The Volcanism Blog and the Eruptions blog have both been keeping us up to date with the waxing and waning of these eruptions. However,given my past interest in possible seismic triggering of volcanic eruptions, it’s possibly no surprise that I’ve been wondering whether the near-simultaneous eruption of three volcanoes in the same geographic region is entirely a coincidence. Could the eruption of one have triggered the others?
Note that this triggering does not involve causing a completely inactive volcano to suddenly reactivate; it’s more about pushing a volcano that is already building up to an eruption over the threshold a little earlier than it would have done otherwise. In this case, could the seismic energy released by the first eruption of Okmok on July 12th have provided that extra little push to Cleveland and Kasatochi needed? Out of curiousity, I used the reports from the Alaska Volcanic Observatory (see here, here, and here) to roughly plot the activity of the three volcanoes against each other.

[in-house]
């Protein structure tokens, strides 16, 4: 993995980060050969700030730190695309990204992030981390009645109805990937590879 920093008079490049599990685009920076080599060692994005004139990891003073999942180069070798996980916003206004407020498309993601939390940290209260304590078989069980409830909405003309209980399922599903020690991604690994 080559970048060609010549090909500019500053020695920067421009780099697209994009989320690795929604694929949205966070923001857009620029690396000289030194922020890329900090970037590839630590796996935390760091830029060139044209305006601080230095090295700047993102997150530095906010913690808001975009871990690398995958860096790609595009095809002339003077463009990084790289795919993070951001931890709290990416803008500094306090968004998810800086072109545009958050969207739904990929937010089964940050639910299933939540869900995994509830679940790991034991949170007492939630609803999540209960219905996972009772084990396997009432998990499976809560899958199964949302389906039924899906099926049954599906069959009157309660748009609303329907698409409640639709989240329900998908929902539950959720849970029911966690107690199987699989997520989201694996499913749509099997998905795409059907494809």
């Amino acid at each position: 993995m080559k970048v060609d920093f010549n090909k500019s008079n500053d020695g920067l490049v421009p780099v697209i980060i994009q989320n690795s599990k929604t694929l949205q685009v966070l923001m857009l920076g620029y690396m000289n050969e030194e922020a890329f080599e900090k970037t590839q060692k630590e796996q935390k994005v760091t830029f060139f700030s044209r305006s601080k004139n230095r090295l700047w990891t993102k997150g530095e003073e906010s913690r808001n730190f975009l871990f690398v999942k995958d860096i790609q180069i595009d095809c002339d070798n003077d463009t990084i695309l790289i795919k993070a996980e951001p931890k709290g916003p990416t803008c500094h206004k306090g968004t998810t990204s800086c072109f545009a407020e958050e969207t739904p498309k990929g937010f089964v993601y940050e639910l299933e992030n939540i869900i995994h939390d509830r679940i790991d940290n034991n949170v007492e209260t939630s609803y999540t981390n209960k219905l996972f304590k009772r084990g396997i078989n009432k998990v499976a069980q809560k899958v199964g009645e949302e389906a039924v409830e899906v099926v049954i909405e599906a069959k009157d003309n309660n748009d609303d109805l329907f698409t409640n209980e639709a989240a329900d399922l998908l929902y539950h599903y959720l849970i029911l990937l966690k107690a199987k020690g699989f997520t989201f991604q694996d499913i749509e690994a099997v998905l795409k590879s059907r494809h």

At first glance, there’s some evidence of a possible connection. Okmok has been erupting fairly continuously in the last few weeks, but there have been a few distinct periods of heightened seismic and eruptive activity (the thicker parts of the line). Cleveland’s latest eruption (one of a series that have occurred over the last couple of years, including this one) began on the 21st of July, 1-2 days after one of Okmok’s bursts of activity. Kasatochi erupted on August 6th, 4 days after another period of increased rumbling from Okmok on August 2nd. However, as we all know, correlation is not causation, and it all depends on the sort of timescales over which you’d expect a volcano to respond to a seismic jerk, and whether a few days reasonably falls within that range. I’m not so sure it’s not a little to long.
Additionally, you can also see from the above figure that the activity at Cleveland began to peter out on July 29th, right in the middle of another period of vigorous eruptive activity at Okmok. This stronger, negative, correlation seems to rule out the idea of any strong linkage between activity at these two volcanoes. Still, it was worth a look…